Ayodhya is a legendary spiritual centre on the banks of River Saryu that attracts the visitors with its serene ghats and countless temples. Situated in the Faizabad district, Ayodhya is counted as one of the seven sacred cities in the Hindu faith. Being the birthplace of Lord Rama and the five of Jainism’s 24 Tirthankaras, this land has many mythological and sacred bonds. According to the epic Ramayana, Ayodhya was home to the Ikshvaku dynasty, from which Lord Rama, the most illustrious of its rulers is said to have descended. Ayodhya is a significant spiritual centre for other faiths as well, Jainism in particular. The buzz of life as usual, fervour of visiting devotees, chiming temple bells and melodious chanting, all offer Ayodhya a singular spiritual ambience. Home to countless multi-faith temples, as many Dharamshalas(hermitages) and Akhadas (resting places for sadhu), the place is further enlivened by the presence of all manner of supplicant, sage, scholars and such like.
Allahabad is a beautiful city situated at the confluence of the Rivers Ganga, Yamuna and Saraswati. The city draws attention of pilgrims and heritage lovers from all over the world as it opens the traveller to a world of mythological and spiritual wonders. Allahabad is a fusion of sanctity, religion, traditions, history and architecture which offers varied experiences from historical to religious. Allahabad is one of the destinations which holds the Kumbh Mela, world’s largest congregation of devotees. For the Mughals the city had a great strategic importance to control their empire, and it also became a prominent administrative hub for the British era. The city was the nerve centre of activities during the India’s Freedom Movement. Several eminent national leaders were born on this land. Allahabad has also played a leading role in development of Hindi and Urdu literature. The city has been described in ancient scriptures as ‘Teerthraj’, the holiest pilgrimage centre and is indeed a perfect place to have a soulful escape.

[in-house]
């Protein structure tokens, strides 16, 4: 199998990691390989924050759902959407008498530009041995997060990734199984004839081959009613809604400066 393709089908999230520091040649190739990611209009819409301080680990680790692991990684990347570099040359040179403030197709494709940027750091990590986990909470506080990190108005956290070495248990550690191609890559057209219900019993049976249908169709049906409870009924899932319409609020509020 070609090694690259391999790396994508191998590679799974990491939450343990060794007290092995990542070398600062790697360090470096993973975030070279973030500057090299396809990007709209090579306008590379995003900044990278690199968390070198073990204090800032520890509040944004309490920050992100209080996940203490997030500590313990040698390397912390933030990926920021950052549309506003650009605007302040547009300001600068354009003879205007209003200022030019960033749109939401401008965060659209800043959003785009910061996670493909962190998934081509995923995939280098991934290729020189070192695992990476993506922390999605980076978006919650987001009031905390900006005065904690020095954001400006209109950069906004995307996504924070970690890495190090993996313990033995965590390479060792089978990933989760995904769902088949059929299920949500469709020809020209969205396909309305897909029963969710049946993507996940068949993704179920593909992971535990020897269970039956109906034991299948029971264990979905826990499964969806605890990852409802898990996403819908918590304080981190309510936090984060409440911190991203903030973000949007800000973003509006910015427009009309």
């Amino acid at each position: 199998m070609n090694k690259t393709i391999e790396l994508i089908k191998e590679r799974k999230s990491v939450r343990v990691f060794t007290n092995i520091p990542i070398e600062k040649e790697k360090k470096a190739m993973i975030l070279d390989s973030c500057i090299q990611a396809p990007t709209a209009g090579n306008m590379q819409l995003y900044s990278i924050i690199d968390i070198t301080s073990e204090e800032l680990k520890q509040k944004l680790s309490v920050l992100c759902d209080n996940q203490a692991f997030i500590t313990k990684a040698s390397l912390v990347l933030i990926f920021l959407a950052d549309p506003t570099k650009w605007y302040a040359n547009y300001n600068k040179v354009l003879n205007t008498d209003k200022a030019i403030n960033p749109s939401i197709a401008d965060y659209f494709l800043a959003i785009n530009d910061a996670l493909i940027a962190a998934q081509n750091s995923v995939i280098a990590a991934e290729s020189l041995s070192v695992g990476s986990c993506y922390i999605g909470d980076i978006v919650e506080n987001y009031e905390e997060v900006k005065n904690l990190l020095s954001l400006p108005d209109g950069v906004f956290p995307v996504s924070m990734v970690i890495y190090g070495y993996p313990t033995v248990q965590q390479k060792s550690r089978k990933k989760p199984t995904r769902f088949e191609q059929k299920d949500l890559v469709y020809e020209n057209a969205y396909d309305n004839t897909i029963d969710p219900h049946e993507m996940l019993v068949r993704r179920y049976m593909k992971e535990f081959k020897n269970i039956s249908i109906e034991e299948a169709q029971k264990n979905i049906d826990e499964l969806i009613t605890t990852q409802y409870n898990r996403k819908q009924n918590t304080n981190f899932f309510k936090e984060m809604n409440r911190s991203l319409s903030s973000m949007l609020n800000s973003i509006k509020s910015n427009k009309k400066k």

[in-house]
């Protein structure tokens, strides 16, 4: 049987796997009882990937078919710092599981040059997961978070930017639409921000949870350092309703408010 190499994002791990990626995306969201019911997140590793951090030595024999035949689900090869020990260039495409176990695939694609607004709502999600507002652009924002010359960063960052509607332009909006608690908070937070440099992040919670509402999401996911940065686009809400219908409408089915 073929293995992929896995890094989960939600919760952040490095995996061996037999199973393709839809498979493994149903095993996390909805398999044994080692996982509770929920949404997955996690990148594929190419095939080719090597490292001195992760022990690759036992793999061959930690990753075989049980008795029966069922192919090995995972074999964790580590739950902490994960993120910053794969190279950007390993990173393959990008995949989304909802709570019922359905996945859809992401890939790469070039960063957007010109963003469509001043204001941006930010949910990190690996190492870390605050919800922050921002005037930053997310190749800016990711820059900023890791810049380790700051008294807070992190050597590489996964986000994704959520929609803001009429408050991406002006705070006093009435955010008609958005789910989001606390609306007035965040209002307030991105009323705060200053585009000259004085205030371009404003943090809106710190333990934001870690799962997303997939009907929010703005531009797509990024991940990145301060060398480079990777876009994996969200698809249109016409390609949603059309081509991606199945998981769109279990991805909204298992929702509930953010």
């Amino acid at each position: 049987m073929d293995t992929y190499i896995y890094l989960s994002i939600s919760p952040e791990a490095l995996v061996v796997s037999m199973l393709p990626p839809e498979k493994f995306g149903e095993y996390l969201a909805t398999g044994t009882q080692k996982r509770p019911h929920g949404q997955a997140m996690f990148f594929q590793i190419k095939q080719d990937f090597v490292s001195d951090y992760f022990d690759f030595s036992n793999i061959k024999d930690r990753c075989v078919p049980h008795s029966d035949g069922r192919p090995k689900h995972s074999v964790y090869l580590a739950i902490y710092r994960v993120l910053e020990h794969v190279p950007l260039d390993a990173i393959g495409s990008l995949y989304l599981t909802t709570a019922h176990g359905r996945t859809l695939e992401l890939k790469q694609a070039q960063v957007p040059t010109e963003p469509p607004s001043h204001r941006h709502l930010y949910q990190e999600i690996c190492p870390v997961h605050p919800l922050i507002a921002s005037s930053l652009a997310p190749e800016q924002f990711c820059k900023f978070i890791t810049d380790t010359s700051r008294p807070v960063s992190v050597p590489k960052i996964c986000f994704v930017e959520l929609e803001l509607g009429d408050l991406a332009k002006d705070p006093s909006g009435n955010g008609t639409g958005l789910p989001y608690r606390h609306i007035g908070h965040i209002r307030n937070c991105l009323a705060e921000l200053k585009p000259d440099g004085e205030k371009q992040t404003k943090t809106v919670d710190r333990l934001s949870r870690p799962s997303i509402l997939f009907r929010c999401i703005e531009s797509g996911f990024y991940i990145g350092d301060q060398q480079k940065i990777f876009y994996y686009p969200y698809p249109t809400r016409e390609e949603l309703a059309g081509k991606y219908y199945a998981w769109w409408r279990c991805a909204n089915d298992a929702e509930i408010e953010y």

Naimisharanya (Neemsar) is a land steeped with Hindu mythology linking it to Lord Brahma, Lord Vishnu, Goddess Sati and Lord Shiva. The place is unique owing to the belief that it is the land where the pantheon of 33 Hindu God & Goddesses reside. It also believed to be the first most sacred of all pilgrim centres for Hindus. It is said that if one performs penance for 12 years on this land, one moves to Brahmaloka. The place is located on the banks of River Gomti in Sitapur district at a distance of 94 Km from Lucknow. This place finds mention as a dense forest in several ancient scriptures, including the Mahabharata. It is definitely worth a day trip to visit the various shrines. A paved street encircling the town connects the primary shrines and visitors can cover the circuit in a couple of hours.
Chitrakoot meaning “the hill of many wonders” falls in the northern Vindhya range of mountains spread over the states of Uttar Pradesh and Madhya Pradesh. Lord Rama spend a major part of his exile here. According to the epic Ramayana, Chitrakoot is the place where Bharat, brother of Lord Rama came to visit him and asked him to return to Ayodhya and rule the kingdom. It is believed that the supreme Gods of Hinduism, (Brahma, Vishnu, and Shiva) took incarnations here. The place is dotted with many temples and several religious sites. At Chitrakoot, everything relates to Lord Rama. One can also explore the amalgamation of culture and history on this land. Chitrakoot is a spiritual retreat, thronged almost throughout the year by travellers, who have a penchant for the unknown and unexplored. Chitrakoot is a perfect blend of divinity, serenity, and natural beauty.